Directed by: David Wnendt | 105 minutes | drama, comedy | Actors: Carla Juri, Christoph Letkowski, Meret Becker, Axel Milberg, Marlen Kruse, Peri Baumeister, Edgar Selge, Harry Baer, Fred Aaron Blake, Anna König, Christian Natter, Monika Obmalko, Amelie Plaas-Link, Florian Rummel, Pia Röver, Selam Tadese
Eighteen-year-old Helen Memel has had hemorrhoids for as long as she can remember, she tells us in the opening scene of “Humid regions”. Fortunately, there are remedies for that, so the tough skateboard star soon disappears into a public toilet, where the water reaches her ankles. The average woman would not yet enter this room wearing waders, let alone relieve herself, but the protagonist of the film adaptation of the German scandal novel ‘Feuchtgebiete’ by Charlotte Roche steps happily, and even barefoot, in to care for her hemorrhoids. . Then she inspects the toilet seat, on which a choice and color of micro-organisms can be found, beautifully and entertainingly portrayed by an animated scene. Helen Memel, nice.
Helen loves sex and the body fluids that go with it, she loves exploring her body and she doesn’t care about personal hygiene. Her intimate parts must have a scent, nice right, that attracts men! Her mother is quite the opposite, and that difference isn’t the only disruptive factor in the mother-daughter relationship. The divorce of her parents, the fanatical search for a religion that suits her mother, it is almost a miracle that Helen still lives at home. Fortunately, her friend Corinna is just as open-minded, although she sees a relationship with a drummer who asks if she wants to poop on his stomach during sex. She’d rather swap used tampons with Helen or use a mistaken load of drugs left behind by their dealer for the ultimate trip.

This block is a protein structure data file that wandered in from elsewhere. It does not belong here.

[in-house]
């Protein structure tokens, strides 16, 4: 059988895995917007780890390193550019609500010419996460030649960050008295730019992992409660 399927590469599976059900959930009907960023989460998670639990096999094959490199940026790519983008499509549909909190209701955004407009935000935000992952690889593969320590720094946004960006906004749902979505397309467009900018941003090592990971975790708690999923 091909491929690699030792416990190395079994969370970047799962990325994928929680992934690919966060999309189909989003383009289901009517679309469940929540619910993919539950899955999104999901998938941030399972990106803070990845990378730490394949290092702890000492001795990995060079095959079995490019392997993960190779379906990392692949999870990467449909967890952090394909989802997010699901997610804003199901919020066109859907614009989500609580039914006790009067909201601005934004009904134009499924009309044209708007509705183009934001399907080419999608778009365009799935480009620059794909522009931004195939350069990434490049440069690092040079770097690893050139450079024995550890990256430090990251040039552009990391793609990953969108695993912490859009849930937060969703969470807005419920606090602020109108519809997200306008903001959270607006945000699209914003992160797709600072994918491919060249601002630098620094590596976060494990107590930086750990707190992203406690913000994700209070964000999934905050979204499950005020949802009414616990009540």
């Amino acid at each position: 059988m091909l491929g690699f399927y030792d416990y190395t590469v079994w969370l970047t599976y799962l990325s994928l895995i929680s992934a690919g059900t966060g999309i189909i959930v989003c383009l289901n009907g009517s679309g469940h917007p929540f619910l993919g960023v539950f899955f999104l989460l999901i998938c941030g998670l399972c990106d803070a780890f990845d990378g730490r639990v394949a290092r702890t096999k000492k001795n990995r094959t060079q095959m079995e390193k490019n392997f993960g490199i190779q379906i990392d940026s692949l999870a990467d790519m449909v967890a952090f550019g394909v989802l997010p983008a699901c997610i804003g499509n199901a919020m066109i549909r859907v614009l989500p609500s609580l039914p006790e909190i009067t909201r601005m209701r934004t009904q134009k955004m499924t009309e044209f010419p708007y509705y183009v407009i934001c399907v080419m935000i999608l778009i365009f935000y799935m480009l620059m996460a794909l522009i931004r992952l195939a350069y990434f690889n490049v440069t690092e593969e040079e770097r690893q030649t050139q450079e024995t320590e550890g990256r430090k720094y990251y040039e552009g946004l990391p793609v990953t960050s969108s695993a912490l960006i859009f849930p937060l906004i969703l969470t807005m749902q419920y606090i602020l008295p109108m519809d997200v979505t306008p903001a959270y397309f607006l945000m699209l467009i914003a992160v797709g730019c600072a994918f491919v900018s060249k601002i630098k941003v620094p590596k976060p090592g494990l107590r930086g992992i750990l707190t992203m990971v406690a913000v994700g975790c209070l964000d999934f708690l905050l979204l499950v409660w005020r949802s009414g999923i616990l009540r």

One bad day Helen gives herself an anal fissure with the wrong movement of her razor. Blood is running down her legs. On to the hospital, where an operation appears to be the solution. The presence of the handsome nurse Robin makes the stay a bit more pleasant and Helen soon manages to turn the conversation to oral sex. Robin is confused by the frankness of his patient, but is also charmed by it. A bond carefully develops, especially when Robin responds to Helen’s request to photograph her wound and to save the piece that was cut from her anus from the hospital waste. Helen tries to achieve her goal through Robin: her parents at the same time during visiting hours in her hospital room. After all, a reconciliation cannot be far away?
“Humid regions” is much easier to digest than Charlotte Roche’s book. While the book regularly crossed the boundaries of repugnance, Helen’s actions are comical here. This is not only due to the flawless rendition of the refreshing Carla Juri, who makes Helen above all a funny character, whom you will care about despite her unpleasantness. The comparison with Amélie Poulain has been mentioned before, but there is a grain of truth in it. The appointment of director David Wnendt (“Kriegerin”, 2011) also turns out to be a golden opportunity. He finds exactly the right tone to tell the recalcitrant story: with speed, humor, catchy music and playful effects. Of course you have to be able to withstand a little (menstruation) blood. And the thought of drinking vomit or eating a pizza on which a handful of men left a handful of sperm shouldn’t make you gag either. “Wet regions” contains more than enough comical scenes to make up for that filth, which is never used to shock. With poignant observations, “Humid regions” mainly paints a heart-touching story about a young woman who is looking for satisfaction from her failed childhood. And that is what, in addition to the humor, lasts the most afterwards. With a lead actress who simply rocks, and the film’s colorful visual style, “Wet Lots” is a hit.